Court gags on Utah’s ag-gag law

Animal Legal Defense
Fund v. Herbert, No. 13-cv-00679 (D. Utah Jul. 7, 2017)
The court strikes
down Utah’s ag-gag law, relying on Alvarez,
Reed, and the idea that not all access procured by lying is “trespass”
or “harmful.” H/T James Grimmelmann, who thinks the reasoning doesn’t quite
work, perhaps because of the court’s reluctance to rely on the legislature’s
obvious speech-suppressive intent.
A series of
high-profile investigations into agricultural facilities in the mid- to late
2000s spurred a new round of ag-gag laws. While one might once have thought
that film of workers jabbing sick cows in the eye, grinding up live chicks, and
skinning calves alive might have led to increased protections against animal
abuse, it instead mostly led to increased protections against investigation of
agricultural facilities. (One wonders what Upton Sinclair would have thought:
the animal rights organizations aimed for the heart, and apparently hit the
public in the eye.) Utah’s law was introduced, according to its sponsor,
because of “a trend nationally of some propaganda groups . . . with a stated
objective of undoing animal agriculture in the United States.” Another
representative, a farmer, stated that the bill was targeted at “a group of
people that want to put us out of business,” and noted that farmers “don’t want
some jack wagon coming in taking a picture of them.” The sponsor of the Senate
bill said that the bill was meant to address the “vegetarian people that [are]
trying to kill the animal industry” by “hiding cameras and trying to . . .
modify the films and stuff like that.”
Utah’s law
criminalized “obtain[ing] access to an agricultural operation under false
pretenses,” as well as (1) bugging an agricultural operation; (2) filming an
agricultural operation after applying for a position with the intent to film;
and (3) filming an agricultural operation while trespassing.
In 2013, Amy Meyer
became the first person to be charged under the law—apparently the only person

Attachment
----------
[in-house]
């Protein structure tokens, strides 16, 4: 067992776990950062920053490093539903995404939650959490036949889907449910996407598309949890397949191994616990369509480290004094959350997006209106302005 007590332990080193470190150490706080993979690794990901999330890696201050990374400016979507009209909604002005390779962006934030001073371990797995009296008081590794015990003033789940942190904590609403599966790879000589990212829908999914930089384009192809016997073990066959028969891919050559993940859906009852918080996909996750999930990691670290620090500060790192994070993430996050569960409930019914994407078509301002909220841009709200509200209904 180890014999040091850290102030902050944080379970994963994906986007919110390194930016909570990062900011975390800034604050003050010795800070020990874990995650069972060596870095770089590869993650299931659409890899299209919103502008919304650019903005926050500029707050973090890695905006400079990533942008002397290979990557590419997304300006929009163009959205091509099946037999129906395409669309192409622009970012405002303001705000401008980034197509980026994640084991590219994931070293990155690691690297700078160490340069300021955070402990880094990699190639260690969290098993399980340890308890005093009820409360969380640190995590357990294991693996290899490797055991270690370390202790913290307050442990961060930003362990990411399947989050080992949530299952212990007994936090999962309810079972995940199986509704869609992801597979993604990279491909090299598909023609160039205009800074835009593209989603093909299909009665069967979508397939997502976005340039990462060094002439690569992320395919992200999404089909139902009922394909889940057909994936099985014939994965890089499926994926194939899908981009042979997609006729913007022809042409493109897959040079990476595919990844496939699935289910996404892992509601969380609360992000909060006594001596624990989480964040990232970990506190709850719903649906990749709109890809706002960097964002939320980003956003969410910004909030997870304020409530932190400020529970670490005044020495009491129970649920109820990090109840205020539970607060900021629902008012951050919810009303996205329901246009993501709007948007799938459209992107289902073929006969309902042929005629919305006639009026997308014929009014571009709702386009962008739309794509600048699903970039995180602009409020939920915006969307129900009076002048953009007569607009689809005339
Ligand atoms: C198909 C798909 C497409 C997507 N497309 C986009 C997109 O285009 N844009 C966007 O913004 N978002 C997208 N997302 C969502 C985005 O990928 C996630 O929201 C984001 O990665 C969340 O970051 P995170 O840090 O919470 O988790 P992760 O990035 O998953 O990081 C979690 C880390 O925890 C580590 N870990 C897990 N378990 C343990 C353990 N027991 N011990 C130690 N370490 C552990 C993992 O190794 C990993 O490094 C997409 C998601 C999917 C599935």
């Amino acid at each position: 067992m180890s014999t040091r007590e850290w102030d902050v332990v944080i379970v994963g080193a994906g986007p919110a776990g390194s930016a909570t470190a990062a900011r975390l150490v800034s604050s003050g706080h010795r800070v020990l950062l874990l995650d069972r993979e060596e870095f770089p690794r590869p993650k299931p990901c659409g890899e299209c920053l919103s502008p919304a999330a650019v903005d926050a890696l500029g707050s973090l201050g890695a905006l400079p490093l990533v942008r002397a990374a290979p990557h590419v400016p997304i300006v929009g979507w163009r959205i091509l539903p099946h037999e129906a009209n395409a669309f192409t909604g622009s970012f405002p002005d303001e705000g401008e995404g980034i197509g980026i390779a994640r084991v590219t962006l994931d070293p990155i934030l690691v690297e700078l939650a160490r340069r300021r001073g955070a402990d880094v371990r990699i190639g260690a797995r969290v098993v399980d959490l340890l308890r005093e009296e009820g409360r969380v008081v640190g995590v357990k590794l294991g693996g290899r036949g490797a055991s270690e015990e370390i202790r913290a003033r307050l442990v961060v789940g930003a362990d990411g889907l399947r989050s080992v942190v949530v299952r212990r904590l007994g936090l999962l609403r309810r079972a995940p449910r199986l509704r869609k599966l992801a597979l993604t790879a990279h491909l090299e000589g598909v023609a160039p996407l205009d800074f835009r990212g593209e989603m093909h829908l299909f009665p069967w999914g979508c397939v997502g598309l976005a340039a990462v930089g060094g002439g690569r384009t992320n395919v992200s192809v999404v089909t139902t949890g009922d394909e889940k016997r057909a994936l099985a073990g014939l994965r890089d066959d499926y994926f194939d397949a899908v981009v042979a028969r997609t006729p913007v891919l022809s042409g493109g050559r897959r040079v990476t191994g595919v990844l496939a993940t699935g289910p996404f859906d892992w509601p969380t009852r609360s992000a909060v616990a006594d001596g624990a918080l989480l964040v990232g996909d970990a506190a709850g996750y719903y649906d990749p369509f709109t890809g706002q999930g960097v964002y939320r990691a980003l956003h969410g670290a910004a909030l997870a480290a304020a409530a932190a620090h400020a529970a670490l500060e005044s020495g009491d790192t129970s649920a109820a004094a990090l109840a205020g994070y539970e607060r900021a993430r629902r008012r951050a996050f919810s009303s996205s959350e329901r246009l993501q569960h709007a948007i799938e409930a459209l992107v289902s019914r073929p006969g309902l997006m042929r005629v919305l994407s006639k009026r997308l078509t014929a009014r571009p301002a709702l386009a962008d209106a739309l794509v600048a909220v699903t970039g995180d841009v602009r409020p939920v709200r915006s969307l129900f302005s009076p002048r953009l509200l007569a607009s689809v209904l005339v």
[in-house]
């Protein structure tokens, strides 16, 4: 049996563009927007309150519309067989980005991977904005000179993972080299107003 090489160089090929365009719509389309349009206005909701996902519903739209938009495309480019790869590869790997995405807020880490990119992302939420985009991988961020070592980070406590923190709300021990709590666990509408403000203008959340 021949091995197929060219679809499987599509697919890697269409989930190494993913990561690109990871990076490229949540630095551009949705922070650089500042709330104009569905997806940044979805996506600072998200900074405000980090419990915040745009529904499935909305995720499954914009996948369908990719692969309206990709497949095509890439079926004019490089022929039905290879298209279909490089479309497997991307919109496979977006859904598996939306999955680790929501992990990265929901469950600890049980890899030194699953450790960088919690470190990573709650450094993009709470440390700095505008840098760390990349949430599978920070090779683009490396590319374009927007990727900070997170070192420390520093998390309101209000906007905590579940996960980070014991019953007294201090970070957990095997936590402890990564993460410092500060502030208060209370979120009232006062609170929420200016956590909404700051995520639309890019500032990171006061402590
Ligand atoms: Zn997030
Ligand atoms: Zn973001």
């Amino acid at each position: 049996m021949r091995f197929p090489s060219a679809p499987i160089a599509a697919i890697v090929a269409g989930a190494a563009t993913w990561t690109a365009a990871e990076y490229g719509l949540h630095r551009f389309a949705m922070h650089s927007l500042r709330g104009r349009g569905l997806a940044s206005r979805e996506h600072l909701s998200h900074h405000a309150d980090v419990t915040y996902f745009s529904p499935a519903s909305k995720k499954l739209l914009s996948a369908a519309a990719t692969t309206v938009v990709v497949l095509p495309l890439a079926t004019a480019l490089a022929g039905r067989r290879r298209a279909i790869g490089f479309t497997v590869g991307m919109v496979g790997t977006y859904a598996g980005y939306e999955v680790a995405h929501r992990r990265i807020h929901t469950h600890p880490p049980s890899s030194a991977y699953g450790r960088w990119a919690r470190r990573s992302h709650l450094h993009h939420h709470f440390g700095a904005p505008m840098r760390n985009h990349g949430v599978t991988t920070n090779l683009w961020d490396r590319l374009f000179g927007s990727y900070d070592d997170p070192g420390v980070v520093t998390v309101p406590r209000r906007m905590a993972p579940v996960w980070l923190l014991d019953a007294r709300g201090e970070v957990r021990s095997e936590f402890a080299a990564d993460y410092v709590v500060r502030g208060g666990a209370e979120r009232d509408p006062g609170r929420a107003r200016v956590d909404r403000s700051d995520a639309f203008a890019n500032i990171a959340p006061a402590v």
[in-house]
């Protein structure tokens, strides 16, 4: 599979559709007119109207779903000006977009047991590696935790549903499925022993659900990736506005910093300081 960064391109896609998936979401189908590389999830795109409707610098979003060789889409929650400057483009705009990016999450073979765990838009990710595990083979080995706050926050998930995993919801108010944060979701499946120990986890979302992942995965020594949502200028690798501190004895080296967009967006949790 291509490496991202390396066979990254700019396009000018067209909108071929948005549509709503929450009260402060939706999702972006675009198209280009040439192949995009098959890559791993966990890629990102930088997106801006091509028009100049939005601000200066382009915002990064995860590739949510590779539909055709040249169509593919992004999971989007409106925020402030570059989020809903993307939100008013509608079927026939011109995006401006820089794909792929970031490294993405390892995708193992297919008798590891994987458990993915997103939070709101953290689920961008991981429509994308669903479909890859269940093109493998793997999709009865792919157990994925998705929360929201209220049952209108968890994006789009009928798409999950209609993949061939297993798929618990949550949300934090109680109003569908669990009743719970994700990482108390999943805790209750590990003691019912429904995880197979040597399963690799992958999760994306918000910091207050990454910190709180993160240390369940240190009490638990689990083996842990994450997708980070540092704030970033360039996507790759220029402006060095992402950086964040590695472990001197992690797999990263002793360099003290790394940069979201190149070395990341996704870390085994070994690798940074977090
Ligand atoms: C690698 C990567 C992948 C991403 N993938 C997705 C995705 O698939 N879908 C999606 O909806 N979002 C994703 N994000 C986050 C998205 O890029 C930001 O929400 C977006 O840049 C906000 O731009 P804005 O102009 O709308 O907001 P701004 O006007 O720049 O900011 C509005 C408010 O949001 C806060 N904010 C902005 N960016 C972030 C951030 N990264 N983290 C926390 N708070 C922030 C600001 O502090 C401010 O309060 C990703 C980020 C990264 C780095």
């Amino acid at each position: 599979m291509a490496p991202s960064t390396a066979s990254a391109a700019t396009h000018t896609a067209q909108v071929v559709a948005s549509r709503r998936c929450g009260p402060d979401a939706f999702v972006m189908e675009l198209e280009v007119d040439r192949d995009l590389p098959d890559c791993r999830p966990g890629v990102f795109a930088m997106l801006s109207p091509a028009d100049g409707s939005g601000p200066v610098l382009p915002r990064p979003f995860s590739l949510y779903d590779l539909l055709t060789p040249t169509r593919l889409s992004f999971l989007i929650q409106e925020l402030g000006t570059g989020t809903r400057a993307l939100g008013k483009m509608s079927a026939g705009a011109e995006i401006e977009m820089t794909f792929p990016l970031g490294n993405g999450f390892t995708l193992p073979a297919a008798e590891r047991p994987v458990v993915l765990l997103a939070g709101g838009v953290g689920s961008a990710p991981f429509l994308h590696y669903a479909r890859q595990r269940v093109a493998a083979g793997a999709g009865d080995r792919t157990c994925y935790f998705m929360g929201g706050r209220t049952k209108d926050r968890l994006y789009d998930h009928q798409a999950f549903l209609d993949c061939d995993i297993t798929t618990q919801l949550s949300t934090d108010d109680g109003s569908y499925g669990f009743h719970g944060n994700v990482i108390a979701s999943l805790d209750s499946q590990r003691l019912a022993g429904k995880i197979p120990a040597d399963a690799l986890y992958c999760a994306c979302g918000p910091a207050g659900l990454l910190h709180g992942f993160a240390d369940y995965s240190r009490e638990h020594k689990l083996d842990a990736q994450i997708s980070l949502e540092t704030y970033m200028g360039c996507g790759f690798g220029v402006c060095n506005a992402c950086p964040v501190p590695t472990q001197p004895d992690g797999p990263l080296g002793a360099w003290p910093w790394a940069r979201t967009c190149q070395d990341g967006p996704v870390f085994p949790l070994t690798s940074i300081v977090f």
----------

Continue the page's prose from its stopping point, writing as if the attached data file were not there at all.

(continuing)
ever charged under an ag-gag law nationwide. She was arrested while filming
what appeared to be a bulldozer moving a sick cow at a slaughterhouse, though
she was on public property at the time and thus not subject to the law. She was
actually charged, though the State dismissed the case without prejudice (!).
This is an interesting case study not of chilling effects (of which more below)
but of licensing effects—the police, whose acts are likely to be far more
important than those of prosecutors, and harder to constrain, felt empowered to
suppress her recording because they had a general sense that some kinds of
recording were illegal, and prosecutors backed them up.
Meyer, joined by
ALDF and PETA, sued. The state challenged their standing. Allegations of
subjective chill aren’t injury in fact, but “a plaintiff need not expose
himself to actual arrest or prosecution to be entitled to challenge a statute.”
In the Tenth Circuit, standing requires (1) that in the past, the plaintiff
engaged in the kind of speech implicated by the statute; (2) that the plaintiff
has a desire, but no specific plans, to engage in the speech; and (3) that the
plaintiff presently has no intention of engaging in the speech because of a
credible threat the statute will be enforced. 
This test was satisfied by all three plaintiffs.  No concrete plans to violate the law were
The state argued
that lying and recording without permission weren’t protected by the First
Amendment at all.  Starting with lying:
lying is speech, but some speech is outside the First Amendment
categorically.  Alvarez, however, says that “lies are not categorically
unprotectable by the First Amendment,” though lies that cause “legally cognizable
harm” are outside of First Amendment protection.  Do the lies targeted here—“obtain[ing] access
to an agricultural operation under false pretenses”—cause legally cognizable
The state identified
two kinds of harm from such lies: (1) danger to animals and employees, and (2)
trespass. The first is (no pun intended) bullshit.  There was no evidence of it, and no evidence
that it motivated the law’s enactment.  Plus, even though some lies could endanger
animals or employees, not all would, e.g., “the applicant who says he has
always dreamed of working at a slaughterhouse, that he doesn’t mind commuting,
that the hiring manager has a nice tie.”  These are interesting examples because they’re
all, in some way, unfalsifiable.  There
are falsifiable lies that also wouldn’t inherently pose dangers, though they